Drawing Class Hangover
The week after the first ever non-virtual real-life drawing class: I feel a wee bit hung-over. It was hard. I knew it would be challenging. I knew I knew nothing going into it. Still - in my secret and imagined fantasy world I wanted it to be easier.
There were things on a table- a tray, flowers, a rubber boot, more flowers, a plastic wine glass, a cannister of cocoa - and the instructor's wife was available as a model. We looked at supplies. We taped or clipped our paper to the easel and he said, "Just start drawing."
What!?! It took me a minute or two to calm down. Didn't I make it absolutley clear I am an absolute beginner? Just draw!?!
I calmed down. I decided to decide what to draw from the things on the table. I decided to draw EVERYTHING on the table. (a.k.a. All The Things)
I picked a pencil and went to it. It was kind of crazy difficult fun weird. I knew I was seeing one thing and then drawing a complete other thing but I had no other options. Into the eyes through the brain down the arm out the hand - lots of room for translation.
We were there for two and a half hours. Just drawing. The instructor told me to draw faster. He tried to explain one point and two point perspective to me and he drew cubes on the corner of my paper. He talked about gesture drawing and composition. He told me to frame it the way I would frame a piece in Photoshop.
I drew faster. It got better. I liked listening to the conversations in the room while I drew fast little pictures all over my paper.
Then it was over. I asked what to do between classes. Just practice. Okay.
I haven't practiced until today. Class was Monday. Today is Thursday.
I've been a bit hung over.
And thinking things like:
- It's really not a beginner's class.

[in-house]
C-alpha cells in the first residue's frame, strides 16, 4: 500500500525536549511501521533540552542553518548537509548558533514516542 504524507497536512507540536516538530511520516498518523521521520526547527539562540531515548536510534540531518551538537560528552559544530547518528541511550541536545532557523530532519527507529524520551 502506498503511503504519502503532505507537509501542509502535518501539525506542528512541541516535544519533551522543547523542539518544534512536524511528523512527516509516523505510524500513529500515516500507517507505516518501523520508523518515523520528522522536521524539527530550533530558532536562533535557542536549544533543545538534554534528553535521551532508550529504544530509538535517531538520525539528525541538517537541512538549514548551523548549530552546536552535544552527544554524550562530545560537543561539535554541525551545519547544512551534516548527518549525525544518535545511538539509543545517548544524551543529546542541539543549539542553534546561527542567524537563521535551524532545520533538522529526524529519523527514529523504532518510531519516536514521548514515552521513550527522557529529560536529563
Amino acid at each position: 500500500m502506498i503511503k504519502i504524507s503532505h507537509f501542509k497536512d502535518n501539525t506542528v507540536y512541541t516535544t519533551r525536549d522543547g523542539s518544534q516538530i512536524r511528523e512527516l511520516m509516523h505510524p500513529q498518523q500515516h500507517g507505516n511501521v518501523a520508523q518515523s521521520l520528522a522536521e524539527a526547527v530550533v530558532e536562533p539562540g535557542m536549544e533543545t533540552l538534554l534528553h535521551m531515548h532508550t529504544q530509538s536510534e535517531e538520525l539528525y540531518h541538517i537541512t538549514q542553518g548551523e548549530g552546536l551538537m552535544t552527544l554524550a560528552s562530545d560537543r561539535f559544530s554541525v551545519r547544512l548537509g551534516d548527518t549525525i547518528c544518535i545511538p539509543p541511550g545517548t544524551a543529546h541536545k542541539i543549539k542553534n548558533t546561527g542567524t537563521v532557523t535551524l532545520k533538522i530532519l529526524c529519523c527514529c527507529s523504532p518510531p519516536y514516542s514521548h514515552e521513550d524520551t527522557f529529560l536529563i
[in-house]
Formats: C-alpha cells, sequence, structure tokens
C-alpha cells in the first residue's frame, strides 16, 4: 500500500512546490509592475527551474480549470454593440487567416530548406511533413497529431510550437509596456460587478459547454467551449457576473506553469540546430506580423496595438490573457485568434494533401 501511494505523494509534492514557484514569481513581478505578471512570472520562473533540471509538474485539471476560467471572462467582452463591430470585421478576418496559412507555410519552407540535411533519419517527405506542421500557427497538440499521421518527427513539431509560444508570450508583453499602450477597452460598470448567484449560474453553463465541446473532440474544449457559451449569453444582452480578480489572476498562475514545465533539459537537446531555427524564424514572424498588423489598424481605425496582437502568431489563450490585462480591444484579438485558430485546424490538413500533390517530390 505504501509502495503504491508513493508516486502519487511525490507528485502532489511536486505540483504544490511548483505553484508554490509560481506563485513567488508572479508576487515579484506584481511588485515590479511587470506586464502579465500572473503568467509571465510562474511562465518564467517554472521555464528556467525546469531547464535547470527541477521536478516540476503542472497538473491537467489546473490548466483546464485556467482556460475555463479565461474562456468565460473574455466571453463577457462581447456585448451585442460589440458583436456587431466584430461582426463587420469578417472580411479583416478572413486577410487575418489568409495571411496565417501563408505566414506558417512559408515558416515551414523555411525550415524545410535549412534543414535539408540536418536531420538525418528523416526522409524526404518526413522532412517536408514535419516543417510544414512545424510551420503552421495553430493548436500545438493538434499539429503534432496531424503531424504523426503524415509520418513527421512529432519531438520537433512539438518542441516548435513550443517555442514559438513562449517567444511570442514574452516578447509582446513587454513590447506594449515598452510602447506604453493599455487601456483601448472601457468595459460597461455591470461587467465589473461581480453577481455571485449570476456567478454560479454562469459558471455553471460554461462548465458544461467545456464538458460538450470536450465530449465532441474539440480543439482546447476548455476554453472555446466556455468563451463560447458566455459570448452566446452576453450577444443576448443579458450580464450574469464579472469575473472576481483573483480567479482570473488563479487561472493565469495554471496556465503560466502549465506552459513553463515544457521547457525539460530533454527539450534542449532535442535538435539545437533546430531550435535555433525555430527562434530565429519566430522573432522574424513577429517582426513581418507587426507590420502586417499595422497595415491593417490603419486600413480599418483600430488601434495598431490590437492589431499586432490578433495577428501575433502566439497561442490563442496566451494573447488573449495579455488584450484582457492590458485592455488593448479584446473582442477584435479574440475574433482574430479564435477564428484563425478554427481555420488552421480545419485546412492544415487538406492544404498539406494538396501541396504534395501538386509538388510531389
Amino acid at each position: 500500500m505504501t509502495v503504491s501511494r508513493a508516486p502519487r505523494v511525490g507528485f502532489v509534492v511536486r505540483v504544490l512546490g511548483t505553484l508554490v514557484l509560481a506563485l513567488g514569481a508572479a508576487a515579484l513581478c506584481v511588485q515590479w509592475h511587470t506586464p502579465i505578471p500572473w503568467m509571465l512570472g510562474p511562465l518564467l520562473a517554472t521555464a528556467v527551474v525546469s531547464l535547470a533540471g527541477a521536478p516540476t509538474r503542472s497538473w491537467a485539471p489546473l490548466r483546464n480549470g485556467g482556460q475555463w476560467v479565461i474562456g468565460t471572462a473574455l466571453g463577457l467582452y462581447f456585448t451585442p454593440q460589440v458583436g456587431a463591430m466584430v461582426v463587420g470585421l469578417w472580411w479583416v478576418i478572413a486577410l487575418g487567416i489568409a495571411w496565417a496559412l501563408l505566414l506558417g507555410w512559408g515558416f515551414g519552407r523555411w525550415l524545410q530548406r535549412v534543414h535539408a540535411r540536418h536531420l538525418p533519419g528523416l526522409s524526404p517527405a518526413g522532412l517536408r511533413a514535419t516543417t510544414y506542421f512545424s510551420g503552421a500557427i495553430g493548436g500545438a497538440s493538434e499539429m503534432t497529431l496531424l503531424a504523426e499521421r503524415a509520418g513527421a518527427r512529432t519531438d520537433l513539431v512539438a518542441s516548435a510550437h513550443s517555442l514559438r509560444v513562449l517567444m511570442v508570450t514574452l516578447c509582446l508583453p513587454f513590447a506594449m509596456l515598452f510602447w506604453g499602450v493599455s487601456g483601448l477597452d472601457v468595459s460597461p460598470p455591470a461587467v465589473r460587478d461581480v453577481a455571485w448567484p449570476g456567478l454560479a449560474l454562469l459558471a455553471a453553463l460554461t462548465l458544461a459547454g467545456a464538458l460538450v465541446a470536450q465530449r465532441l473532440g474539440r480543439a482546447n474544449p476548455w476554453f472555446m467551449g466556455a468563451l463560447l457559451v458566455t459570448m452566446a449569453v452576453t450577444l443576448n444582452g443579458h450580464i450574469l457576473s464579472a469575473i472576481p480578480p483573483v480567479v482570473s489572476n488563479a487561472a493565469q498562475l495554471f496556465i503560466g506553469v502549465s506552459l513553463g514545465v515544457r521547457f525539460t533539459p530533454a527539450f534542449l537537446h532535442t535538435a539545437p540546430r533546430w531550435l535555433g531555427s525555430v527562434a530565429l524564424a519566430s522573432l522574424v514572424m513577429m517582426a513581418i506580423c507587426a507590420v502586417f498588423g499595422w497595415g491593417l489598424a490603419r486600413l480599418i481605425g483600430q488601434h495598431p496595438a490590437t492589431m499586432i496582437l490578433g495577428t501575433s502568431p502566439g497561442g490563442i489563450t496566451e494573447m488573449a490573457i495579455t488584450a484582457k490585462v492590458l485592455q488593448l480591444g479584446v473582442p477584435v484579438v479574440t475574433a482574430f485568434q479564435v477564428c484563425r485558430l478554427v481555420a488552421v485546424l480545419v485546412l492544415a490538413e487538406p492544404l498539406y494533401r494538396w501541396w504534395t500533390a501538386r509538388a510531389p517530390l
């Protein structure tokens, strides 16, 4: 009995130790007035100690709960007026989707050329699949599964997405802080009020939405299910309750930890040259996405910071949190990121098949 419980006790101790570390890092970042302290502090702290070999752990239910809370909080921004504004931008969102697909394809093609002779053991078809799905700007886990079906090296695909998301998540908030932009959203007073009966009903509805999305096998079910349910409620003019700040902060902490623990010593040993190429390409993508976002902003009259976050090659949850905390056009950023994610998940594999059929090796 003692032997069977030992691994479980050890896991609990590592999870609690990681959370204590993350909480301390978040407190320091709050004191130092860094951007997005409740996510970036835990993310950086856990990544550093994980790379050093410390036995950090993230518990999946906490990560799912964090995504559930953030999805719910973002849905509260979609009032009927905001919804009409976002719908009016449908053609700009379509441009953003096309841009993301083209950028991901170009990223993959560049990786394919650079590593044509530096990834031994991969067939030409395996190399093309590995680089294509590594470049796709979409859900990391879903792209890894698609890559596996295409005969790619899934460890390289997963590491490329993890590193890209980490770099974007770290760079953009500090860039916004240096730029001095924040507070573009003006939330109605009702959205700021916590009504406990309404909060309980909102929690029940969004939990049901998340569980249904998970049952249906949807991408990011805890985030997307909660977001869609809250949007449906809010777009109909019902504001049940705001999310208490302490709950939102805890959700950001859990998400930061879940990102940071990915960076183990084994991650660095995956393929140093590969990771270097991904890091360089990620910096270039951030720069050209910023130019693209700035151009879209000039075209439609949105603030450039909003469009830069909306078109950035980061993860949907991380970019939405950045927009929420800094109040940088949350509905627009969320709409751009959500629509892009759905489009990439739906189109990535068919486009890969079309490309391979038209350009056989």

- He isn't the right instructor for me.
- I should be drawing and shading spheres for three months.
- Where was the lesson?
- I picked the wrong class.
- I'm the only beginner in the class.
That's resistance. It's ego. It's Lizard Brain telling me to, "Run, run, run!"
Theree times this week. I've listened to (or read) three different teachers: Jane Davenport, Barbara Sher and Heather Sellers talk/write about Lizard Brain and how it works very hard to keep us safe. When there is adrenaline released into wherever that stuff gets released from:to:, Lizard Brain perks up and hollers, "RUN!!!! Dinosaurs are after you!" And what I hear is. "This really isn't a beginner's class. You should drop this class and look for a better class."
Instead of listening to Lizard Brain who is always working so hard to save my Ego's butt, what I need to do is stay put. And draw. And learn what learning there is to learn in this place here and now.
It's a challenge for my Ego to be a beginner again. I believe we are always beginners. But my Ego doesn't believe that. My ego thinks I've got it going on! That I should automatically be a master at everything.
No. I crave being a beginner. I do. That's not the sound of me brown-nosing my muse. I want to learn new things. I want to learn to draw. I'm cracking open that fragile ego and surrendering myself to not knowing. To awkwardness. To practice and trying again and again to draw what I see.
"Crap!" That was Lizard Brain who still insists it would be much safer for me to just skip class next week.